By RAYMOND DE SOUZA, KM
I suppose that everyone knows that the Pentateuch is the five first books of the Old Testament, traditionally attributed to Moses as their author. What did Luther have to say about them? — “We have no wish either to see or hear Moses.”
Only Moses? Oh, no. Here are his opinions on other books:
“The book of Esther I toss into the Elbe. I am such an enemy of this book of Esther that I wish it did not exist, for it Judaizes too much and has in it a great deal of heathenish naughtiness.”
“The history of Jonah is so monstrous that it is absolutely incredible.”
“Esdras I would not translate, because there is nothing in it which you might not find in Aesop.”
“Job spoke not as it stands written in his book, but only had such thoughts. It is merely the argument of a fable. It is probably that Solomon wrote and made this book.”
“The book entitled ‘Ecclesiastes’ ought to have been made more complete. There is too much incoherent matter in it. It has neither boots nor spurs; but rides only in socks, as I myself did when an inmate in the cloister. Solomon did not, therefore, write this book, which was made in the days of the Maccabees of Sirach. It is like a Talmud, compiled from many books, perhaps in Egypt at the desire of King Evergetes.”
The books of the New Testament were not spared from the attacks of the new “prophet.” He rejected the Epistle to the Hebrews, the Epistle of St. James (not without good reason, since St. James, an apostle of Christ, refutes Luther’s new doctrine of faith without works. And, naturally, Luther is right, and St. James, wrong. . . .).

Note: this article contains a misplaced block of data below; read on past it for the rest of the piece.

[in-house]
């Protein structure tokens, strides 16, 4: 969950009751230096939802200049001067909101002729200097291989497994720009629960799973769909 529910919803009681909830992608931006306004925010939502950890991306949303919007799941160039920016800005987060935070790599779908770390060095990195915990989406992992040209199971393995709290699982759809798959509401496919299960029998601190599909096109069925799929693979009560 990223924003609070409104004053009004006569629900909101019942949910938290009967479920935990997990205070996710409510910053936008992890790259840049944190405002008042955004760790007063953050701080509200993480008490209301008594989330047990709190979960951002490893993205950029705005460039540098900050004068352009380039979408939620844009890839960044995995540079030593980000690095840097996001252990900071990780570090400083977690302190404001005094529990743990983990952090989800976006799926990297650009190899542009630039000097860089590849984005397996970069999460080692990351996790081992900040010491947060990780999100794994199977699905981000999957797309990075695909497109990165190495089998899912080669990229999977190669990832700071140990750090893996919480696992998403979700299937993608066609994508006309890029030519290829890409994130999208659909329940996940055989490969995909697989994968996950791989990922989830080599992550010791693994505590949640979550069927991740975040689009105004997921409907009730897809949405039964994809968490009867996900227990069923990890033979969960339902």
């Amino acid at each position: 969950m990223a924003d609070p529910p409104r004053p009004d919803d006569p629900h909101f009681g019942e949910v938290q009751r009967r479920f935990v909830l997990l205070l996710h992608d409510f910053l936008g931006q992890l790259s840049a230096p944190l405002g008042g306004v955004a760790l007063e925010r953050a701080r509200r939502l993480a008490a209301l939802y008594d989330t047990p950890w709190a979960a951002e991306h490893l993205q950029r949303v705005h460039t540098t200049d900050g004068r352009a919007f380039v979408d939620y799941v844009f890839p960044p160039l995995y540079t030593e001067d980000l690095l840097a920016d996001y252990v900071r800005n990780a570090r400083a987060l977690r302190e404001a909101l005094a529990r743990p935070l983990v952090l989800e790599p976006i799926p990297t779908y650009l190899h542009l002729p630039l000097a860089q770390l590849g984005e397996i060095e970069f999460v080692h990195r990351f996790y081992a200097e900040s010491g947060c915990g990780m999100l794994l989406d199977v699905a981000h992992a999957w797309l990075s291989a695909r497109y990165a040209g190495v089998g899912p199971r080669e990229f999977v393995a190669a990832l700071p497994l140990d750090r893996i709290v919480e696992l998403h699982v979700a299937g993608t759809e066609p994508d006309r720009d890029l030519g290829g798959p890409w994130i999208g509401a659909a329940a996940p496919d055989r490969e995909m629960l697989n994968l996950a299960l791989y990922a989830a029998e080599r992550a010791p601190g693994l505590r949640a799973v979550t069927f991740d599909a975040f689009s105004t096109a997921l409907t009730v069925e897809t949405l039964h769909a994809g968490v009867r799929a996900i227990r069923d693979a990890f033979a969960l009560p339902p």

Regarding the Gospels, here is Luther’s judgment: “The first three speak of the work of our Lord, rather than of His oral teaching; that of St. John is the only sympathetic, the only true Gospel and should undoubtedly be preferred to the others. In like manner the epistles of St. Paul are superior to the first three Gospels.”
This is easy to understand, since the first three Gospels speak abundantly of faith with good works, and Luther’s favorite (mis)quotes to favor his new doctrines are taken from St. Paul’s epistles, as if the Master could be less than the servant.
Luther denounced the Epistle of St. James as “an epistle of straw.” And he added: “I do not hold it to be his writing, and I cannot place it among the capital books.” Of the Epistle to the Hebrews, he wrote:
“It need not surprise one to find there bits of wood, hay, and straw.” About the Apocalypse (Revelation), he said: “There are many things objectionable in this book; to my mind it bears upon it no marks of an apostolic or prophetic character….Everyone may form his own judgment of this book. As for myself, I feel an aversion to it, and to me this is sufficient reason for rejecting it” (Samtliche Werke [Collected Works], 63, 169-170. Apud: “The Facts About Luther,” pp. 202-203).
Well, if any Catholic had treated — or mistreated — the word of God in this fashion, I can easily imagine the furor of those who believe in Sola Scriptura. But when the very founder of the Sola Scriptura religion debases Scripture in this manner, all we hear in most places is a thundering silence.
After belittling the Bible in this way, no wonder that he mistreated the books of the Old Testament that the Scribes and Pharisees removed from the Bible:
“Judith is a good, serious, brave tragedy”; “Tobias is an elegant, pleasing, godly comedy”; “Ecclesiasticus is a profitable book for an ordinary man.”
“Of very little worth is the book of Baruch, whoever the worthy Baruch may be”; “The first book of the Maccabees might have been taken into the Scriptures, but the second is cast out, though there is some good in it.”
Rabaud, a Protestant writer, admitted that “Luther has no fixed theory of inspiration: If all his works suppose the inspiration of the Sacred Writings, all his conduct shows that he makes himself the supreme judge of it” (Rabaud, p. 42, Apud: “The Facts About Luther,” p. 203).
When any scholar objected to his deplorable treatment of Sacred Scripture, Luther ignored his criticism and cried out in his usual way: “Papists and asses are synonymous terms.”